Lyme disease is here – Max’s Story

Up until very recently we rarely saw Lyme disease at our practice in Porters Lake. We hear more and more about it spreading throughout the Maritimes, and it is a major health concern in people as well as in our canine friends.

I wanted to share the story of Max, a lovely dog that I saw recently. Max is usually a very active 12-year-old husky mix. He has a few aches and pains that come with older age but he is still enjoying his walks. He and his mom even volunteer through St John Ambulance as a therapy dog team.

Max came in to see us because he was he wasn’t feeling his usual sparky self. He was having a hard time getting around, didn’t want to get out of his bed, and was limping badly on one of his front legs. He had been playing hard with his doggy friend the day before, so his owner thought he may have strained or sprained his leg.

After gathering details of his symptoms from his owner, I examined Max. He had a slight fever and his left carpus (wrist joint) was visibly swollen. Max was very brave and trying not to show that he was sore but it was clearly painful for him when I felt his leg. We shaved some of his lovely husky fur looking for any wounds on the leg and none were found.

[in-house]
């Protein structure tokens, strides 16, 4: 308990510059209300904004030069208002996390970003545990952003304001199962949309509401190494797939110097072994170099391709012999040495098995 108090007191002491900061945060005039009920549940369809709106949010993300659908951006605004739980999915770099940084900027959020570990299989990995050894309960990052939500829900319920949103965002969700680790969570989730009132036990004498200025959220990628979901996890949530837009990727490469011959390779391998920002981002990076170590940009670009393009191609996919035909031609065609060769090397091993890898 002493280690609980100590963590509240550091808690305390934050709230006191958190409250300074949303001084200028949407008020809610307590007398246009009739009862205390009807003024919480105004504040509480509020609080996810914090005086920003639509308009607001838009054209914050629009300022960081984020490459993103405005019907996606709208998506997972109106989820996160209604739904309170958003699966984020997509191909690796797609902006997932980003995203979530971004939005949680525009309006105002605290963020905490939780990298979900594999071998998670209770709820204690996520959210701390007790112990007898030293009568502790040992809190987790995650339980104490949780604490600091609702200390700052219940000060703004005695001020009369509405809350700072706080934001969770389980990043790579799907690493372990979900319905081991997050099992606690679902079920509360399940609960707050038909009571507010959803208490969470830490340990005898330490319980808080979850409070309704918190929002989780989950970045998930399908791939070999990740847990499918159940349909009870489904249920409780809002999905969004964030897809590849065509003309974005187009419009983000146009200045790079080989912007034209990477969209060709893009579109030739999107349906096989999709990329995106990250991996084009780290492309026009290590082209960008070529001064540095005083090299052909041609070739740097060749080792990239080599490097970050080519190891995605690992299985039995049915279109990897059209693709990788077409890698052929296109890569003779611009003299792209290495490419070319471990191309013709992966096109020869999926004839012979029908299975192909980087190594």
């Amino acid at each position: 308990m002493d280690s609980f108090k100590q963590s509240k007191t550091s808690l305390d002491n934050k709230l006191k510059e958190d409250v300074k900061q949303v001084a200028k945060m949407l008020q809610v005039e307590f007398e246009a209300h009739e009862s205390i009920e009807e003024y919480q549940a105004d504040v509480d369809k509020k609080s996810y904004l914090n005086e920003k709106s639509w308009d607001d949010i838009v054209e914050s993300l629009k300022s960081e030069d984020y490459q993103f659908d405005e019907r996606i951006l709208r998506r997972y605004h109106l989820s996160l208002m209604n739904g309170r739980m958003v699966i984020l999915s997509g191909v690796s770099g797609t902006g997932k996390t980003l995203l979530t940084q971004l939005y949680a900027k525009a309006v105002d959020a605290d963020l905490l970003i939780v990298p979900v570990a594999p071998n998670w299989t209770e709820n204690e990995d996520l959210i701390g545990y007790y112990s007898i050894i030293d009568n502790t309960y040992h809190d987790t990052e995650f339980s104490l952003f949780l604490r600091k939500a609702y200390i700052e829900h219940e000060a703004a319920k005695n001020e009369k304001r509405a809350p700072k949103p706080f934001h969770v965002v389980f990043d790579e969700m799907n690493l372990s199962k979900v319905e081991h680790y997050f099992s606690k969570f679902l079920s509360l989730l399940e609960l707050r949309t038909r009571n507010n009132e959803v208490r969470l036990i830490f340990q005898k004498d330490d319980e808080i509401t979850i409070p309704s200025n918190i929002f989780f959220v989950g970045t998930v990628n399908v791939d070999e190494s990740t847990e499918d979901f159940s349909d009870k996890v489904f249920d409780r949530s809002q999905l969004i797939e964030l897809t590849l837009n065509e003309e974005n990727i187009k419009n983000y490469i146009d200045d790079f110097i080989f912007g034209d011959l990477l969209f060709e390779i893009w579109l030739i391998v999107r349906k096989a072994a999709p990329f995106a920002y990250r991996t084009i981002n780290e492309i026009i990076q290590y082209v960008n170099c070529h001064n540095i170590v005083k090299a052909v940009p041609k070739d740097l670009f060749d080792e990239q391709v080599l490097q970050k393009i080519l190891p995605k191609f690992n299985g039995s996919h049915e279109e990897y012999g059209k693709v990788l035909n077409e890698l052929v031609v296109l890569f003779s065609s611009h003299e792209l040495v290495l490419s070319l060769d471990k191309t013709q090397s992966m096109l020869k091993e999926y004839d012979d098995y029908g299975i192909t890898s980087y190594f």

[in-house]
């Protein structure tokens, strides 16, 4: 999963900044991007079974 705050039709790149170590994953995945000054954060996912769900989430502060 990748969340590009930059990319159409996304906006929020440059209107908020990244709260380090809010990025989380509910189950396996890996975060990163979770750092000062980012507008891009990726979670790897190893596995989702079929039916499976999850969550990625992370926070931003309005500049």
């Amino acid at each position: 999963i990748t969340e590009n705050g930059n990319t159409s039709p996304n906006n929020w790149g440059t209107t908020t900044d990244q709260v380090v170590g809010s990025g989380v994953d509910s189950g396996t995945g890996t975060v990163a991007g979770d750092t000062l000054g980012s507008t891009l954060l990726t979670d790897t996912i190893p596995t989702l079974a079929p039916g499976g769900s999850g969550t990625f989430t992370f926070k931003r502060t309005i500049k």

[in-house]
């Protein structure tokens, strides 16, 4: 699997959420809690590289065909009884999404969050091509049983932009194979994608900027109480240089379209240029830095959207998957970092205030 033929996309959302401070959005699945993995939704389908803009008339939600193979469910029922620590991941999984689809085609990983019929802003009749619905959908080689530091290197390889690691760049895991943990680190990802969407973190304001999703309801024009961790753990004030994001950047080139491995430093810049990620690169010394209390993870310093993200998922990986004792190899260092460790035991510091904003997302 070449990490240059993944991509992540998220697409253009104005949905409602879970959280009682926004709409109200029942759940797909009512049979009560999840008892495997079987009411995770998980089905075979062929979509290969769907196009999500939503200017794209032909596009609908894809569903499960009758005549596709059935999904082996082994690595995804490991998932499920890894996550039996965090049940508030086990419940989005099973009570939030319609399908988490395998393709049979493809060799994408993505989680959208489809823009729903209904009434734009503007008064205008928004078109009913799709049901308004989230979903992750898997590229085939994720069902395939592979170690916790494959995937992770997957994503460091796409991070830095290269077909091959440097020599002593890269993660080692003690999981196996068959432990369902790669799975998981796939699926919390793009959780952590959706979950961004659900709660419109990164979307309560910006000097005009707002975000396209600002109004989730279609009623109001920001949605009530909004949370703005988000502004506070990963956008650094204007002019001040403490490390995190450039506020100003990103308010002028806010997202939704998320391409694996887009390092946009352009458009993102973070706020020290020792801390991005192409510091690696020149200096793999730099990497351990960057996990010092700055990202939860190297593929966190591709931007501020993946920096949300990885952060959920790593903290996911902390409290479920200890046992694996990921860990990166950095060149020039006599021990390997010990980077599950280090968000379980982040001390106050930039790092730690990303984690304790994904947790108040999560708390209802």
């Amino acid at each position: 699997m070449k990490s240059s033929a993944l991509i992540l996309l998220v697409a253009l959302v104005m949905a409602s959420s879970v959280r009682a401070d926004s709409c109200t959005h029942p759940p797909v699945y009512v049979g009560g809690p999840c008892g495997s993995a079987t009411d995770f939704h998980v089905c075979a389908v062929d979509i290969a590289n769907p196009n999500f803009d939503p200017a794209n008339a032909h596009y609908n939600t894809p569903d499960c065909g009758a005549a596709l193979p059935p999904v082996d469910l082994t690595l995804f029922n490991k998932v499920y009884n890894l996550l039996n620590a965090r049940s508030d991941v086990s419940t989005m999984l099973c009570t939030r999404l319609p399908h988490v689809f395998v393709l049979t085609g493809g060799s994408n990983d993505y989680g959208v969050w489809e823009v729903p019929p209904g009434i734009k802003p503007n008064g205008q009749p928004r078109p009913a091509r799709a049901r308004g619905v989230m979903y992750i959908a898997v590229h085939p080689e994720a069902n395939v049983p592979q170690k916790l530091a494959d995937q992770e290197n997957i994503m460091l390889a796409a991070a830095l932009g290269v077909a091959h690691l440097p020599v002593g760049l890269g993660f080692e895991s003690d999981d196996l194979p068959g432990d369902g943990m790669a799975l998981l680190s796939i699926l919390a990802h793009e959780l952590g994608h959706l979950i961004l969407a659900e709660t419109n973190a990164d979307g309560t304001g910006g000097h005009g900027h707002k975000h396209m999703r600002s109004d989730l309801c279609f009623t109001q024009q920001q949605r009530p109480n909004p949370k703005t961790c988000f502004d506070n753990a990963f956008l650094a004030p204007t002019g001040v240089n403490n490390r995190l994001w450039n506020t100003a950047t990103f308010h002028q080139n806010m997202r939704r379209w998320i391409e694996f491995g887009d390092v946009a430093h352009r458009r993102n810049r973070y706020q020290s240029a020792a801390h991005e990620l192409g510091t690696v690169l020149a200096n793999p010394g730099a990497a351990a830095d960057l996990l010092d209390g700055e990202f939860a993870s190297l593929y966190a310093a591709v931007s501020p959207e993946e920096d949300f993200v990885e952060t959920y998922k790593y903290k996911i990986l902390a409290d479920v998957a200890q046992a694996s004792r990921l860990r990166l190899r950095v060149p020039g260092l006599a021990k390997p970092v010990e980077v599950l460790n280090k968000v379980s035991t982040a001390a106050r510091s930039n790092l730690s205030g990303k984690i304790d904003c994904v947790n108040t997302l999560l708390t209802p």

I decided an x-ray was in order to make sure there were no fractures in his leg. His x-ray showed only soft tissue swelling, no fractures. It was at that point that I became very suspicious that Max might have Lyme disease. He had the classic symptoms I had seen before when I lived and practiced in an area of the US where we commonly saw 2 or 3 cases a day of Lyme.

Luckily, in dogs, unlike in people, we have a fairly simple blood test for Lyme disease. A few drops of blood and we get an answer quite quickly- positive or negative for the Lyme antibody.

We tested Max for Lyme and he was positive! It was the first case of Lyme disease I had seen since starting work in Porters Lake. I asked his owner if she had found any ticks on Max, she didn’t remember seeing any this season. Max was on a flea and tick preventative as well. As best we could figure out, Max must have gotten exposed to a tick one of those few warm days we had in very early spring, before he was started on his seasonal medication.

The good news for Max is that Lyme disease in dogs, when caught early and restricted to the joints, is very treatable. We started Max on an antibiotic and an anti-inflammatory medication and he was doing well enough the next day to come for a visit to show us how much better he was feeling! He is not likely to have any long-term effects from the disease.

I wanted to share Max’s case to let everyone know that Lyme disease is here on the Eastern Shore, and that ticks are active and looking for food anytime the temperature rises above 4 degrees Celsius-even if there is still snow on the ground!

Dr. Celeste Forgeron DVM